Where was that, at bush league tracks?
You’d pull up in a trailer and a guy would say, what have you got and how far do you want to go? You’d bet $500 or $1000. I started doing that every weekend instead of playing golf.
I got into it because a cowboy was badgering me one time so I went down by the wheat field and grated off about 3/8’s of a mile, just turned around and let the horse run. We got to hauling down there to those little old straightaway tracks. Most of them were bred to run; well the horse I started out with was out of a half-Thoroughbred mare. Originally he was meant to be a parade horse for a friend of mine’s boy. That was in 1962 or ’63, first time that he’d ever been on an official – by that I mean pari-mutuel – track. His name was Gold Nugget Sims. The first time I’d ever been to an official track and he ran second and I was thrilled. I went and got them to give me a picture of him being second.
It was about a $300 purse. I was in the paddock that night and it was hotter than Hades up in Oklahoma, 240 miles from where I lived. So I was in the paddock and I was nervous and I’d never been in a paddock before like that. The paddock judge came out and said, “Rain’s over!” I said, huh? It was so hot and not a cloud in the sky... He said, “Reins over!” and I went oh! and threw the reins over the horse’s head.

I think you’ve learned a lot since then!
I’ve learned most of it by trial and error. Still making errors!
At this point your main focus was on Quarter Horses. Did you win any major races?
The biggest Quarter Horse race I won was the Kansas Futurity in 1967 with Jet Smooth for Mr. Merrick. I did train some cheaper, New Mexico Thoroughbreds for him, too.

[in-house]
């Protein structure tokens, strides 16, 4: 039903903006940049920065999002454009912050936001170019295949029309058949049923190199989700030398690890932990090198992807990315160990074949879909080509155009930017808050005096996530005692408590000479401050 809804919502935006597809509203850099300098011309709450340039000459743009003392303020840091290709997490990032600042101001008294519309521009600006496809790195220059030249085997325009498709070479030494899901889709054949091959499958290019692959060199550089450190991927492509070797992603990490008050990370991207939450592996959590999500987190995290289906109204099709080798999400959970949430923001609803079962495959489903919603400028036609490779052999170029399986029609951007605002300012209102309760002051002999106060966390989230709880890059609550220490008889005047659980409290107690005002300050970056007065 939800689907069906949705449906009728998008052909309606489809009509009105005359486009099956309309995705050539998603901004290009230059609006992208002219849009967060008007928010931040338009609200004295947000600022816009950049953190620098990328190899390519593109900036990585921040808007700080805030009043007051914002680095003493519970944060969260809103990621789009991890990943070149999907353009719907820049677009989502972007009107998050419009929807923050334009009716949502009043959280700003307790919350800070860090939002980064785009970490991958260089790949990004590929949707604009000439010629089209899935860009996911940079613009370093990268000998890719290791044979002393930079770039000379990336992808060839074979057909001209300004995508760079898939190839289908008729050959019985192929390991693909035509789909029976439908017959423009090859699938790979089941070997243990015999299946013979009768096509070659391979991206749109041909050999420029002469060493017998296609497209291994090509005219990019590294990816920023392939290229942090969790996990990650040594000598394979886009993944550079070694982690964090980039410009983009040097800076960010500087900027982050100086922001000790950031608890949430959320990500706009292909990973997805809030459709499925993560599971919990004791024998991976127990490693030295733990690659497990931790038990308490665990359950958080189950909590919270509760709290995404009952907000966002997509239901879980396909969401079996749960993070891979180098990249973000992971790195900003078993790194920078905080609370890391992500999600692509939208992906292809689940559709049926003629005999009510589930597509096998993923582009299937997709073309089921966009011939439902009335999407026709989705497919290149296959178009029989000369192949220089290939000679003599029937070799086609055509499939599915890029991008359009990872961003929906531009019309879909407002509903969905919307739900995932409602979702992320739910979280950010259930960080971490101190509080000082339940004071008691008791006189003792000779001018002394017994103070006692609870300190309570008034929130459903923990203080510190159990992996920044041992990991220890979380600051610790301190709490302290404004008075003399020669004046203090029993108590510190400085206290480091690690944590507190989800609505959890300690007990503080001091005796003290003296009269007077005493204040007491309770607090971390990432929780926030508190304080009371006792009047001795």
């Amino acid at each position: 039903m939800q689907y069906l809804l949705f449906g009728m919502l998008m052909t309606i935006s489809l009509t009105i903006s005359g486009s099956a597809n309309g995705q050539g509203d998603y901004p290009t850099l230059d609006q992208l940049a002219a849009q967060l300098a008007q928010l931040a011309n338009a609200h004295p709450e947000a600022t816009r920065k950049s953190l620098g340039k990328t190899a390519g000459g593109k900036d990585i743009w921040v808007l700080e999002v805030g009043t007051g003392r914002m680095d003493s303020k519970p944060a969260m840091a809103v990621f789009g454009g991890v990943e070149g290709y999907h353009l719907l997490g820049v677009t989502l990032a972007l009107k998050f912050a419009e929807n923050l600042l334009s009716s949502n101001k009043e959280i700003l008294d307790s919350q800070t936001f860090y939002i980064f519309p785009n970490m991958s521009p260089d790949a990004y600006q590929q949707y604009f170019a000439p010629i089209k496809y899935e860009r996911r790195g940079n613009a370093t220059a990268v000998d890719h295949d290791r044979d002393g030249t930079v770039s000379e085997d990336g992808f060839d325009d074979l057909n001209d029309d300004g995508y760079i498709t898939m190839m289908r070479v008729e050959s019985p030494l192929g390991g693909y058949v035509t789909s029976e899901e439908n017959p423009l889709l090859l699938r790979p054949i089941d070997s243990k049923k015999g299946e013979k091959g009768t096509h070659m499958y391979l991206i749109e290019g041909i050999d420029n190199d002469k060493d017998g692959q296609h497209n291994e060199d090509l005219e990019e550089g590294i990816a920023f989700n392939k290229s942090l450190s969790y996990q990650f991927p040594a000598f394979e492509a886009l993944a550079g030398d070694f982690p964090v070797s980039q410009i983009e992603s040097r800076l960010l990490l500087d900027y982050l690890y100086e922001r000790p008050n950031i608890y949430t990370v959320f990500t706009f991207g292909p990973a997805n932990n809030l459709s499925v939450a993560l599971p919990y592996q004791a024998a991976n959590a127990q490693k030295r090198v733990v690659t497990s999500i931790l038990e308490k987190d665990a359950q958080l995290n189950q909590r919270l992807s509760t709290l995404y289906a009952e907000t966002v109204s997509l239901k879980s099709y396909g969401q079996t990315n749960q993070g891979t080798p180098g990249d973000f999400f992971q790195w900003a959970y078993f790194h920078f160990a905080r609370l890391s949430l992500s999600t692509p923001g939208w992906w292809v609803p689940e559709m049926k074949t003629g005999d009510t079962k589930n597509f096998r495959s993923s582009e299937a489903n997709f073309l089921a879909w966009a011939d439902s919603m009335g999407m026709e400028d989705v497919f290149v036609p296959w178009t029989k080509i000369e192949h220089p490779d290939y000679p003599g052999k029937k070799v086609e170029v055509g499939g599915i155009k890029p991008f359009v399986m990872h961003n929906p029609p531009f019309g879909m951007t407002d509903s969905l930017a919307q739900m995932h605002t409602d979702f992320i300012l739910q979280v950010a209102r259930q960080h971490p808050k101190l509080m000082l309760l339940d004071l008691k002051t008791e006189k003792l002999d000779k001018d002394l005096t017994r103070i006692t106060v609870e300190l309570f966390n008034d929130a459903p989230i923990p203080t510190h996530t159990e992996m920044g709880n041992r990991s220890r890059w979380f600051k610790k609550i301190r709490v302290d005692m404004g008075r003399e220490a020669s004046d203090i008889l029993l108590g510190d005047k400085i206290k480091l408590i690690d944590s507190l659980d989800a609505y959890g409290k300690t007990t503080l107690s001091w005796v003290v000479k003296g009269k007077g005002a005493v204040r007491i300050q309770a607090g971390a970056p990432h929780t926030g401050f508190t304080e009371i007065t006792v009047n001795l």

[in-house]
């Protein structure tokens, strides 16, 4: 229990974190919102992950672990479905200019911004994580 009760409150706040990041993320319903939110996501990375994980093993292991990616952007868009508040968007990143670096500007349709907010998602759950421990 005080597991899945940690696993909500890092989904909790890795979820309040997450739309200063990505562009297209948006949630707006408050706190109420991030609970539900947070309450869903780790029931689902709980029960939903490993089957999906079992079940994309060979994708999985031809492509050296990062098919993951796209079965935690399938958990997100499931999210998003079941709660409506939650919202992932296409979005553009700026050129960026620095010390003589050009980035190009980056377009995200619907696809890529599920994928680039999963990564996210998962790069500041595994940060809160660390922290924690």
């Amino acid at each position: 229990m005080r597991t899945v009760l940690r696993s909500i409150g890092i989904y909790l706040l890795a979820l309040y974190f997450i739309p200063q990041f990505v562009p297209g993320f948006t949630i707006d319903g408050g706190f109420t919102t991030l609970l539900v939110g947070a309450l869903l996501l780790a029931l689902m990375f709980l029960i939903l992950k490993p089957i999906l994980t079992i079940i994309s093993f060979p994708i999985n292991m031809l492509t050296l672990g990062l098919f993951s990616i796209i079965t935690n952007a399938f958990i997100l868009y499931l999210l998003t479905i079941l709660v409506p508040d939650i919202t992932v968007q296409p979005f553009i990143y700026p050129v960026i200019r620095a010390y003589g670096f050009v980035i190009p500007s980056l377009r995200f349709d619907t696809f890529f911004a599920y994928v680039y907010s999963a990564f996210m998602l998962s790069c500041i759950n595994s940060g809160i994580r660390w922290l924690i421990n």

How and when did you transition to Thoroughbreds?
I went to work for a fellow named Marvin Warner in Cincinnati. He gave me the freedom and the financial backing to do what I thought was the best in the horse business. In 10 years he never bought a horse and he never sold a horse. Now, had I not been producing, had I not been making money, I’d have been back in Texas chopping cotton. But he enabled me to accomplish something or use my knowledge to accomplish something where 99% of owners like that that don’t know anything about the business start thinking they know and it’s all an odds game anyway. He enjoyed the game, he enjoyed going to the races and never injected what he thought about the horses. I had pretty much a free rein and we were fortunate enough to do well. It just gives you an edge, it just gives you the advantage of over a period of time being right more times than you’re wrong. ‘Cause in the horse business you’re going to be wrong a lot of times. So, that’s really where I was lucky with Mr. Warner because he just gave me a free rein. He looked at the balance sheet and as long as that was good he allowed me to go to Europe, he allowed me to go anywhere I wanted to go. Not many people have that opportunity.